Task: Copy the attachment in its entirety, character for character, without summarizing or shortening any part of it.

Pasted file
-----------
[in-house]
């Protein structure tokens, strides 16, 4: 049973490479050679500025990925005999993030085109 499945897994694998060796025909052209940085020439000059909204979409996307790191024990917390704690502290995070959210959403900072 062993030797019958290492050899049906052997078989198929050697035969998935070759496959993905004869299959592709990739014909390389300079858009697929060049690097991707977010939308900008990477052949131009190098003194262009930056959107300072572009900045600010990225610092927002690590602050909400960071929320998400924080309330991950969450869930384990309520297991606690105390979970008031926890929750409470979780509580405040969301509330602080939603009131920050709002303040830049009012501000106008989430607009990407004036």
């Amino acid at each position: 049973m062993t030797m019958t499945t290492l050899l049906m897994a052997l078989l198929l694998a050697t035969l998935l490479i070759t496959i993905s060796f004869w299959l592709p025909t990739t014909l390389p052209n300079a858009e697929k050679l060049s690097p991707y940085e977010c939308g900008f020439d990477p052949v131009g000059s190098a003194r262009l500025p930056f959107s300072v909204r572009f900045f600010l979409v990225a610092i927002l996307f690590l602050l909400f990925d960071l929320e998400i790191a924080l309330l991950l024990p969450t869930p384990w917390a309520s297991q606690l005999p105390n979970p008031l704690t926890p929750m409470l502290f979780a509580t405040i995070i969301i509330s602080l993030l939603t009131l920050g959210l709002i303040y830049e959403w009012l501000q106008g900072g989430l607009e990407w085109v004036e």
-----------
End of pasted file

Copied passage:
[in-house]
């Protein structure tokens, strides 16, 4: 049973490479050679500025990925005999993030085109 499945897994694998060796025909052209940085020439000059909204979409996307790191024990917390704690502290995070959210959403900072 062993030797019958290492050899049906052997078989198929050697035969998935070759496959993905004869299959592709990739014909390389300079858009697929060049690097991707977010939308900008990477052949131009190098003194262009930056959107300072572009900045600010990225610092927002690590602050909400960071929320998400924080309330991950969450869930384990309520297991606690105390979970008031926890929750409470979780509580405040969301509330602080939603009131920050709002303040830049009012501000106008989430607009990407004036």
């Amino acid at each position: 049973m062993t030797m019958t499945t290492l050899l049906m897994a052997l078989l198929l694998a050697t035969l998935l490479i070759t496959i993905s060796f004869w299959l592709p025909t990739t014909l390389p052209n300079a858009e697929k050679l060049s690097p991707y940085e977010c939308g900008f020439d990477p052949v131009g000059s190098a003194r262009l500025p930056f959107s300072v909204r572009f900045f600010l979409v990225a610092i927002l996307f690590l602050l909400f990925d960071l929320e998400i790191a924080l309330l991950l024990p969450t869930p384990w917390a309520s297991q606690l005999p105390n979970p008031l704690t926890p929750m409470l502290f979780a509580t405040i995070i969301i509330s602080l993030l939603t009131l920050g959210l709002i303040y830049e959403w009012l501000q106008g900072g989430l607009e990407w085109v004036e």